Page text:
Saturday, August 23, 2014

Saturday Night Genealogy Fun - Two Degrees of Separation

Randy has posted his latest Saturday Night Genealogy Fun challenge on GeneaMusings. This week's challenge is titled "Two Degrees of Separation." Here's the assignment:
  1. Using your ancestral lines, how far back in time can you go with two degrees of separation? That means "you knew an ancestor, who knew another ancestor." When was that second ancestor born?
  2. Tell us about it in a blog post of your own, in a comment to this blog post, in a status line on Facebook or a stream post on Google Plus.
Randy broke his down by line, so I thought I would, too.
  1. My STEWART line: I met my grandfather, James Edward STEWART (1910-1972). He would've known his grandparents Augustus L MERRILL (1848-1920) & Sarah Jane (EASTWOOD) MERRILL (1848-1923) as they all lived in Pennsylvania.
  2. My PETERS line: I knew my grandmother, Hazel Lucille (PETERS) STEWART (1910-1975). She lived in the same small town as her grandfather, Josiah Randolph COPPENBARGER (1844-1934).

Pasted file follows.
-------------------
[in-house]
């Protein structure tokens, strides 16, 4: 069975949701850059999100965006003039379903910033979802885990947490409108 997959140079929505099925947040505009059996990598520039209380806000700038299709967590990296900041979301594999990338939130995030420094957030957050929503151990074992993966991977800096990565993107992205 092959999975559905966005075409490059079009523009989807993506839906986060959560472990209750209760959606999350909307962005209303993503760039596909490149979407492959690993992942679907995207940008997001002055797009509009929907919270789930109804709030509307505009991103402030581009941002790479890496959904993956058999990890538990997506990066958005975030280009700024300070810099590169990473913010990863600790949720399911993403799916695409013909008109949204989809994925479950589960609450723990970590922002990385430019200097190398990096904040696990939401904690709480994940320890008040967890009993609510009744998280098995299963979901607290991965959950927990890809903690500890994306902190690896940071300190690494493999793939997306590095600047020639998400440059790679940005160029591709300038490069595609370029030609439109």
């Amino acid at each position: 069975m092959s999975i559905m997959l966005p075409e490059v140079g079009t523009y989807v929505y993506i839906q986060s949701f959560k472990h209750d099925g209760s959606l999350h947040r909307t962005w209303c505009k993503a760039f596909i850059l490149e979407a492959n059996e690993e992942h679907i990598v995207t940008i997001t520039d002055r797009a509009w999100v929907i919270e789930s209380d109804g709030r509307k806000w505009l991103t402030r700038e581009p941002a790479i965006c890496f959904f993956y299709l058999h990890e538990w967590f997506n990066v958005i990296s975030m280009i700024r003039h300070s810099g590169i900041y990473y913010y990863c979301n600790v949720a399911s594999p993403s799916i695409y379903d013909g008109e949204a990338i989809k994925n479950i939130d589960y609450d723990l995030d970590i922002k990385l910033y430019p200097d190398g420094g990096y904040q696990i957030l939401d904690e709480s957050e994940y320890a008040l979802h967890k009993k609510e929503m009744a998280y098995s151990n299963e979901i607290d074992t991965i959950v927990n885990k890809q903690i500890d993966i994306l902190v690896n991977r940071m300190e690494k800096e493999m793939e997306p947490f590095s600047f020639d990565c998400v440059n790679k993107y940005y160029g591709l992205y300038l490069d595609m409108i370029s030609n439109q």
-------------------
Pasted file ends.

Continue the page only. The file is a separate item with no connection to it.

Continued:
3. My KAECHLE line: I knew my grandfather, Sherman Joseph KAECHLE (1907-1987). His great grandmother, Marya "Mary Ann" (REUTER) KARBACK (1825-1914) lived until he was about 7 years old. He lived in Detroit, Michigan while she lived in Huron, Ohio. They are only 120 miles apart so I am pretty sure they would have met.
  4. My DICKSON line: I knew my grandmother, Ethel Evelyn (DICKSON) KAECHLE (1915-2004). She was raised by her grandmother, Sallie Harriet (DICKSON) WARD (1860-1960) who lived to be 99 years old. 
Mary Ann (Reuter) Koerbach/Karbach's death certificate from FamilySearch

So, my 'oldest' family member that I can connect to by two degrees of separation is: Marya "Mary Ann" (Reuter) Karback/Koerback who was born on the 4th of May 4th 1825 in Germany in about 1850. I wrote about Mary Ann in a post titled "Aged Woman Answers Summons."

What I find most interesting about this challenge is this: my grandmother only died in 2004 and probably at least knew about her great grandmother if she didn't actually know her. What could she have told me that I didn't know to ask? It's a great reminder to talk to the oldest living members of our families!

Do we share common ancestors? I'd love to talk! Please write me at


  1. Your closing thoughts are similar to mine: what are they stories they didn't tell and pass on to us? I so regret not knowing about my greats because no one told me anything. But it was a fun challenge, just the same.

  2. I'm sorry you don't have a google FriendConnect button because I was going to start following your blog.


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